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    HISP 391 - Topics Course


    Varies by semester. Consult the department or class schedule for current listing. (1 Credits)

  
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    HISP 394 - Topics Course


    Varies by semester. Consult the department or class schedule for current listing. (4 Credits)

  
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    HISP 414 - Here and There: Superando Límites/Crossing Boundaries


    Living an identity that is multipositional is a familiar reality for many people in the 21st century. The seventeenth century Hispanic world reveals surprisingly diverse and complex societies in which literature—and sometimes life itself—provided a space for trying on different social clothes, so to speak, in an exploration of early modern identity. This course will allow students to enjoy prose, drama, poetry and historiography from both Spain and Spanish America and to witness how writers from both sides of the Atlantic were pushing aesthetic and societal limits of religion, ethnicity and gender in their writing. We view Baroque art from Spain, Italy, the Netherlands, and colonial Mexico and Peru, and read some pertinent critical perspectives that will help enrich our readings of the literature. To bring the plays to life, students will select fragments of dramas to “rescript” and perform for their classmates. This course satisfies the Area 1 requirement for the Hispanic & Latin American Studies major. Prerequisite(s): HISP 307  or   or consent of the instructor. Alternate years. (4 Credits)

  
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    HISP 415 - Cultural Resistance and Survival: Indigenous and African Peoples in Early Spanish America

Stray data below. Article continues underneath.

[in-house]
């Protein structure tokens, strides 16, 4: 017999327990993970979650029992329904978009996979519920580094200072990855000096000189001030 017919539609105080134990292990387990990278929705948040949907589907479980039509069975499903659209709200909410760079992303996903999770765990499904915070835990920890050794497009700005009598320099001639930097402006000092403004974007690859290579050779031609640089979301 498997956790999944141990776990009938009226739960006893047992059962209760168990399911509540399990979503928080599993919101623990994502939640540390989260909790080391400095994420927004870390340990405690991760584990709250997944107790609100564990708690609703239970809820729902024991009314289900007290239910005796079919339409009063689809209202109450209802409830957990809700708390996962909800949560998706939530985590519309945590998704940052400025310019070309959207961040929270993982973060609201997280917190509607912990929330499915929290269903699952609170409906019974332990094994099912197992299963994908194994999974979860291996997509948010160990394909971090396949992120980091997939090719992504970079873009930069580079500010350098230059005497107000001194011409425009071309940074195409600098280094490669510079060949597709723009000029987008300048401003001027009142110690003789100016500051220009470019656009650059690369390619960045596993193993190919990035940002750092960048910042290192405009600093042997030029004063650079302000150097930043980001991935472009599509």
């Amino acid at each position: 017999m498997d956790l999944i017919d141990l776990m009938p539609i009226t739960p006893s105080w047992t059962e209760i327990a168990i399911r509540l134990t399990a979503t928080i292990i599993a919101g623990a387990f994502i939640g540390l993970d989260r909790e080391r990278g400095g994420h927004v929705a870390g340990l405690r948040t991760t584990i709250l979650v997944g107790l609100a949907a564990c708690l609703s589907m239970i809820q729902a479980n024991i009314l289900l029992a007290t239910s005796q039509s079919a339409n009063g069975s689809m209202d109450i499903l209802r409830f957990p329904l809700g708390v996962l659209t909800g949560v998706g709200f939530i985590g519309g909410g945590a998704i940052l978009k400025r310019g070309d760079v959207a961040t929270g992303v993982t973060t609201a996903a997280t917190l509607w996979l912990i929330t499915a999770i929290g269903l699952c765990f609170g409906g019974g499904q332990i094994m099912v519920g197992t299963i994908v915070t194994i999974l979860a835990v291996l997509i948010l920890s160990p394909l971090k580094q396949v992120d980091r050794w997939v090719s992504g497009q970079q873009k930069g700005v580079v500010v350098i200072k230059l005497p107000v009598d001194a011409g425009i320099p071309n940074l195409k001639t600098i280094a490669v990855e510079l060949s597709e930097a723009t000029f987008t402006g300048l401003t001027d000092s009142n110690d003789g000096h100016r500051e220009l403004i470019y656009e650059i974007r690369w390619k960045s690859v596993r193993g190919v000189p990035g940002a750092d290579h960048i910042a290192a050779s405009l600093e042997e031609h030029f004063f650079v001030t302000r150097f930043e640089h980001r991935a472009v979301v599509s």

Cross-Listed as LATI 415  and INTL 415 
    In the Old World, Spain defined its national identity by locating its “others” in Jews, conversos , Muslims, moriscos , Turks, gypsies, pirates and Protestants. In the New World, Spaniards employed many of the same discursive and legal tactics—along with brute force—to subject Amerindian and African peoples to their will and their cultural norms. But indigenous and African populations in the Americas actively countered colonization. They rejected slavery and cultural imposition through physical rebellion, the use of strategies of cultural preservation and the appropriation of phonetic writing, which they in turn wielded against European hegemony. We will examine a fascinating corpus of indigenous pictographic codexes, architecture, myths, and histories and letters of resistance, along with a rich spectrum of texts in which peoples of African descent affirm their own subjectivity in opposition to slavery and cultural violence. What will emerge for students is a complex, heterogeneous vision of the conquest and early colonization in which non-European voices speak loudly on their own behalf. This course satisfies the Area 1 requirement for the Hispanic & Latin American Studies major. Prerequisite(s): HISP 307  or consent of the instructor. Alternate years. (4 Credits)

  
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    HISP 417 - El Quijote as Timeless Text


    Miguel de Cervantes’ El ingenioso Don Quijote de la Mancha is one of the most beloved and influential literary texts in all of world literature. In this course, students will not only engage in a careful and delightful reading of the entire text, but will also examine limitations and literary creations inspired through time by the classic. In order to understand how Quijote was received according to historical moment, we will explore critical perspectives on the text from across the centuries. Students will enjoy myriad artistic representations of Don Quijote and view and critique contemporary musical and filmic productions inspired by the text. This course satisfies the Area 1 requirement for the Hispanic & Latin American Studies major. Prerequisite(s): HISP 307  or consent of the instructor. Alternate years. (4 Credits)

  
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    HISP 419 - “Neither Saints Nor Sinners”: Women Writers of the Early Modern Hispanic World